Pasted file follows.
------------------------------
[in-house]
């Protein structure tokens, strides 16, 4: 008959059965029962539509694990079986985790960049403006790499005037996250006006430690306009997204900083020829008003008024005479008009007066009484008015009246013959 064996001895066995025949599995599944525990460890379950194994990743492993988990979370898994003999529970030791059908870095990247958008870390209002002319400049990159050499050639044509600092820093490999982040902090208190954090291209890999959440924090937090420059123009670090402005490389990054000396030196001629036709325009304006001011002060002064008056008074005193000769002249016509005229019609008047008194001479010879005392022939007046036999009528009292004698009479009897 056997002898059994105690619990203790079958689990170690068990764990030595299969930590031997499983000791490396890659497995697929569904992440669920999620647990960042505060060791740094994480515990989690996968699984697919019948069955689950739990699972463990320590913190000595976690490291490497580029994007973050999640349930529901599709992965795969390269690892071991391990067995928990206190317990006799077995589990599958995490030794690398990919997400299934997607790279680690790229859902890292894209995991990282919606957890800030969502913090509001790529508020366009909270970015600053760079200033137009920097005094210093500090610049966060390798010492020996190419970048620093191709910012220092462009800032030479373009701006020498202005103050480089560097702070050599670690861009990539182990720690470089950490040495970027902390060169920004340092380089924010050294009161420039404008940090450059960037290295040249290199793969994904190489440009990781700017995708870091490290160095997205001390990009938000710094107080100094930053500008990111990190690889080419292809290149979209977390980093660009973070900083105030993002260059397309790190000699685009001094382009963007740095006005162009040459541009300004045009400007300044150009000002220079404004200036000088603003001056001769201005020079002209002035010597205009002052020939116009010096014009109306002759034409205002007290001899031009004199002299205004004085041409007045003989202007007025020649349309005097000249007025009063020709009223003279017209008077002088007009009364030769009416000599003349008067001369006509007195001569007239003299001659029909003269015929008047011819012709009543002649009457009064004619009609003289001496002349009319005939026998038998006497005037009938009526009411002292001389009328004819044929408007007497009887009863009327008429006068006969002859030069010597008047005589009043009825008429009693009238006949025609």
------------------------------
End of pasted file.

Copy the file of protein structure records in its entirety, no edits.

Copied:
[in-house]
């Protein structure tokens, strides 16, 4: 008959059965029962539509694990079986985790960049403006790499005037996250006006430690306009997204900083020829008003008024005479008009007066009484008015009246013959 064996001895066995025949599995599944525990460890379950194994990743492993988990979370898994003999529970030791059908870095990247958008870390209002002319400049990159050499050639044509600092820093490999982040902090208190954090291209890999959440924090937090420059123009670090402005490389990054000396030196001629036709325009304006001011002060002064008056008074005193000769002249016509005229019609008047008194001479010879005392022939007046036999009528009292004698009479009897 056997002898059994105690619990203790079958689990170690068990764990030595299969930590031997499983000791490396890659497995697929569904992440669920999620647990960042505060060791740094994480515990989690996968699984697919019948069955689950739990699972463990320590913190000595976690490291490497580029994007973050999640349930529901599709992965795969390269690892071991391990067995928990206190317990006799077995589990599958995490030794690398990919997400299934997607790279680690790229859902890292894209995991990282919606957890800030969502913090509001790529508020366009909270970015600053760079200033137009920097005094210093500090610049966060390798010492020996190419970048620093191709910012220092462009800032030479373009701006020498202005103050480089560097702070050599670690861009990539182990720690470089950490040495970027902390060169920004340092380089924010050294009161420039404008940090450059960037290295040249290199793969994904190489440009990781700017995708870091490290160095997205001390990009938000710094107080100094930053500008990111990190690889080419292809290149979209977390980093660009973070900083105030993002260059397309790190000699685009001094382009963007740095006005162009040459541009300004045009400007300044150009000002220079404004200036000088603003001056001769201005020079002209002035010597205009002052020939116009010096014009109306002759034409205002007290001899031009004199002299205004004085041409007045003989202007007025020649349309005097000249007025009063020709009223003279017209008077002088007009009364030769009416000599003349008067001369006509007195001569007239003299001659029909003269015929008047011819012709009543002649009457009064004619009609003289001496002349009319005939026998038998006497005037009938009526009411002292001389009328004819044929408007007497009887009863009327008429006068006969002859030069010597008047005589009043009825008429009693009238006949025609």